For more than half the picture, all of that works quite well, with Perelman adding all sorts of visual and thematic symbolism to drive home the point. Thankfully, that never comes off as too preachy or artsy. Yet, in feeling the need for a subplot, the filmmakers introduce a huge fissure in the plot's foundation that eventually causes it crumble.

That's when the deputy sheriff character played by Ron Eldard ("Black Hawk Down," "Ghost Ship") suddenly decides to take matters into his own hands. His presence - initially introduced as a sounding board and then love interest for Connelly's character - is obviously there to ratchet up the proceedings and introduce and then multiply the otherwise absent suspense material.

While I can see where the filmmakers are going and what they're trying to do - beholden to the novel's story or not (having not read it, I can't say) - the new décor turns the effort into a completely different sort of film that doesn't mesh with the earlier material.

Although it makes sense from a realistic standpoint - I could easily see the development happening in real life - it ruins an otherwise terrific first half. It's also rather unbelievable as presented here, although a few plot tweaks here and there could have lessened some of the crumbling and possibly eliminated all of it.

Then, just when you think you've seen it all, it turns even more preposterous and ludicrous. I won't go into the plot details to avoid giving away the culminating surprises, but let's just say you won't believe what happens. To boot, it also turns an already somber affair into an incredibly depressing offering.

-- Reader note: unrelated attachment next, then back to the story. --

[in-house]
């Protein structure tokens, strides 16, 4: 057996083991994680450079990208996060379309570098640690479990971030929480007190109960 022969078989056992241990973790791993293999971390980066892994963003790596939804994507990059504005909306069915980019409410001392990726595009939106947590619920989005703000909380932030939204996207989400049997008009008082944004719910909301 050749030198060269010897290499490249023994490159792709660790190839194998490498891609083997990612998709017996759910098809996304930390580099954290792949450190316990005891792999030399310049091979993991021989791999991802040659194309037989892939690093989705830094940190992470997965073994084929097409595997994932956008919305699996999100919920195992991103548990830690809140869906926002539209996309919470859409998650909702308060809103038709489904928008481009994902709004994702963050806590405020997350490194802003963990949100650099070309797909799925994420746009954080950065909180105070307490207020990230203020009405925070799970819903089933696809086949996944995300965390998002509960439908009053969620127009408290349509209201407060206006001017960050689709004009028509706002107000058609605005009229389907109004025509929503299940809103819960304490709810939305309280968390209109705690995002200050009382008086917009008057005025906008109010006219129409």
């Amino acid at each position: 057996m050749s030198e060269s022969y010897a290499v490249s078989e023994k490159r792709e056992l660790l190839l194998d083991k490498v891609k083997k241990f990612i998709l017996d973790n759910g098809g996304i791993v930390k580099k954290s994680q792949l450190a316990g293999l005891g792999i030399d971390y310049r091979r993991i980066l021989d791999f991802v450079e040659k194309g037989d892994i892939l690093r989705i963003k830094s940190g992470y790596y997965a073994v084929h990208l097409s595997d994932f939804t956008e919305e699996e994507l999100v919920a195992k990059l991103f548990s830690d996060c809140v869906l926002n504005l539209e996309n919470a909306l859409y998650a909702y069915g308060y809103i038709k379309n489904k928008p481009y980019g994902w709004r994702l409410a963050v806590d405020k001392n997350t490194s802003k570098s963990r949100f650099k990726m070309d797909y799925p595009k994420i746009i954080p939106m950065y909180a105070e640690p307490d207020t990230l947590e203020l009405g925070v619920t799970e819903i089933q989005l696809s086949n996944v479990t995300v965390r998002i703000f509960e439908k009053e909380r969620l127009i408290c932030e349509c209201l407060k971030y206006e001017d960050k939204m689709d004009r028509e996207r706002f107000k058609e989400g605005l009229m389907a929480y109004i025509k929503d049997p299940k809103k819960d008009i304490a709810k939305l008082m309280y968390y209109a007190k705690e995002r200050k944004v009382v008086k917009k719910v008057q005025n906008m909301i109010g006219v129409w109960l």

The performances are what save it from disaster. Even during that complete unraveling, Kingsley is at the top of his game, as is Connelly. For the most part, you completely believe and buy their desires and pain and some of the material is heartbreaking to say the least. Aside from the unwise turn of events, Eldard is good in his role, but it's Aghdashloo who makes quite an impression.

Although I'm usually not into depressing dramas, I really wanted this film to work, mainly because I cared about and was interested in the finely drawn characters and interesting premise. Unfortunately, the developments that occur in the third act are so bad that this is one "House of Sand and Fog" that you might not want to visit. The film rates as a 6.5 out of 10, but only for the first two-thirds and fine performances within it.

Reviewed November 25, 2003 / Posted December 26, 2003